BPC Experts Respond President Obama’s State Of The Union Address by Bipartisan Policy Center
Washington, D.C.– Bipartisan Policy Center experts made the following statements in response to President Obama’s State of the Union Address last night:
BPC Experts Respond President Obama’s State Of The Union Address
“President Obama identified important first steps for confronting major national security challenges that members of both parties should act on—passing an Authorization for the Use of Military Force in Syria and ramping up efforts to root out extremist ideologies—but did not capture the complexities of those challenges. Sectarian strife in Syria, Russian revanchism, Iranian intransigence, and Chinese expansionism were barely acknowledged,” Blaise Misztal, national security director, said.
“As the President said, America’s economy is among the strongest in the world. The question is whether our financial markets and institutions are able to withstand economic shocks that may come from abroad,” Aaron Klein, director of the Financial Regulatory Reform Initiative, said.
“Expanding coverage to the uninsured, reducing health care costs, and improving the quality of health care delivery are critical to improving health and health care in America. Achieving these goals will require changes in the Affordable Care Act. Given the ongoing discord, we encourage dialogue among federal and state policymakers to identify opportunities to maintain and expand coverage, simplify administration, and provide more choices to families and individuals through increased state flexibility,” Bill Hoagland, senior vice president, said.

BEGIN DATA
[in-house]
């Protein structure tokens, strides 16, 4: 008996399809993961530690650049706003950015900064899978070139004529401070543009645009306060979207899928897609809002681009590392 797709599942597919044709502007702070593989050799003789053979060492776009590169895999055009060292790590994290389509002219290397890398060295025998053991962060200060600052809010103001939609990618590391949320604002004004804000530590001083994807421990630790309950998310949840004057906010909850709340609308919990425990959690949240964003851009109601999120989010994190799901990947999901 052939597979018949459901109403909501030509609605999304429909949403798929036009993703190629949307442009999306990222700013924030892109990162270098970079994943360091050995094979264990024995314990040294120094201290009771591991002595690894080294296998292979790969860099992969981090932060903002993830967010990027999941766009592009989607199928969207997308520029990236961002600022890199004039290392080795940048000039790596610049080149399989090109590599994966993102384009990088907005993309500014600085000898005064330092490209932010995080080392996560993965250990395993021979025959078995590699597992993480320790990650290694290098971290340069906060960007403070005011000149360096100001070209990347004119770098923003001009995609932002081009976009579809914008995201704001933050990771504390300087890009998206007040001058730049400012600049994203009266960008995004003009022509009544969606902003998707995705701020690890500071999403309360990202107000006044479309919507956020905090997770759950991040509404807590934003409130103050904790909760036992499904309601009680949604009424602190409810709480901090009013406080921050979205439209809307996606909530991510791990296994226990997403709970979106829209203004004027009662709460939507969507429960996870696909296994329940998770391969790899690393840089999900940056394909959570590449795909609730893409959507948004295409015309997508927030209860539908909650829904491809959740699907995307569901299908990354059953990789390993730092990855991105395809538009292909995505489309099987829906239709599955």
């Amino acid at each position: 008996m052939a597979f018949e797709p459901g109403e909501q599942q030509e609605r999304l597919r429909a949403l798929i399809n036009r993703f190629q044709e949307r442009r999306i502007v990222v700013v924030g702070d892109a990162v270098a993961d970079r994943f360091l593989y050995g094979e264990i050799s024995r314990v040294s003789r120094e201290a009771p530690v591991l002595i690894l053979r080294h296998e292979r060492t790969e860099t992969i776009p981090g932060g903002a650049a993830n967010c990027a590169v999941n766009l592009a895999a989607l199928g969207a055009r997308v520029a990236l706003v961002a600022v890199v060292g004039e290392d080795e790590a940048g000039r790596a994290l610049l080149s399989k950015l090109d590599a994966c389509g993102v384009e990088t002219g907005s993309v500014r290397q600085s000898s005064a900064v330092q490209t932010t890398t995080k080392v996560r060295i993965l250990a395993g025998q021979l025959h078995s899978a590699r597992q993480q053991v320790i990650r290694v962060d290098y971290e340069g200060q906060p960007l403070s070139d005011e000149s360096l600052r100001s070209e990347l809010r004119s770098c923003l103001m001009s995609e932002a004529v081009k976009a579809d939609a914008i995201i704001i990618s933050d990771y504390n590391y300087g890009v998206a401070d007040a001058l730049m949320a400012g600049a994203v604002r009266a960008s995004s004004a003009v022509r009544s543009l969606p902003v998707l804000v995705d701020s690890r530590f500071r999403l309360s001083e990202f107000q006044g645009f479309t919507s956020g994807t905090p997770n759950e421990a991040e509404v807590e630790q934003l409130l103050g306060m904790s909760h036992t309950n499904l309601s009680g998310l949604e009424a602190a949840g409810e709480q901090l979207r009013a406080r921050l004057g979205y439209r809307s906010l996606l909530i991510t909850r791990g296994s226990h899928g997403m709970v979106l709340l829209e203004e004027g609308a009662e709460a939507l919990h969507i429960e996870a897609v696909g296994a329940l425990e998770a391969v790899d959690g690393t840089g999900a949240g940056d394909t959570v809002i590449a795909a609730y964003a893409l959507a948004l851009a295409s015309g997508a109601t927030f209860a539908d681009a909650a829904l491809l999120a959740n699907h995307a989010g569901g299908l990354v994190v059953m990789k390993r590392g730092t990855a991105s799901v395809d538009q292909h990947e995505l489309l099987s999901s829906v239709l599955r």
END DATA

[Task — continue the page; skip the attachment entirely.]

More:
“It’s time to take action to significantly advance medical innovation in the United States and accelerate the delivery of much-needed, safe and effective cures to patients, including those with cancer. Improving the medical product development process, increasing regulatory clarity, strengthening the FDA’s ability to carry out its mission and enhancing investment in medical products to address unmet public health needs are critical to providing hope for patients with life-threatening diseases and advancing progress in research, new medicines and treatments,” Janet Marchibroda, director of health innovation, said.
“Many believe that broad-based immigration legislation is off the table for the foreseeable future. Yet both President Obama and Governor Nikki Haley asserted the need to ‘fix the broken immigration system’ last night. That effort can only be achieved if both parties work together to find common ground that majorities can support. It’s not enough to just talk about the broken system; we need to find common, practical, and durable solutions,” Theresa Brown, director of immigration policy, said.
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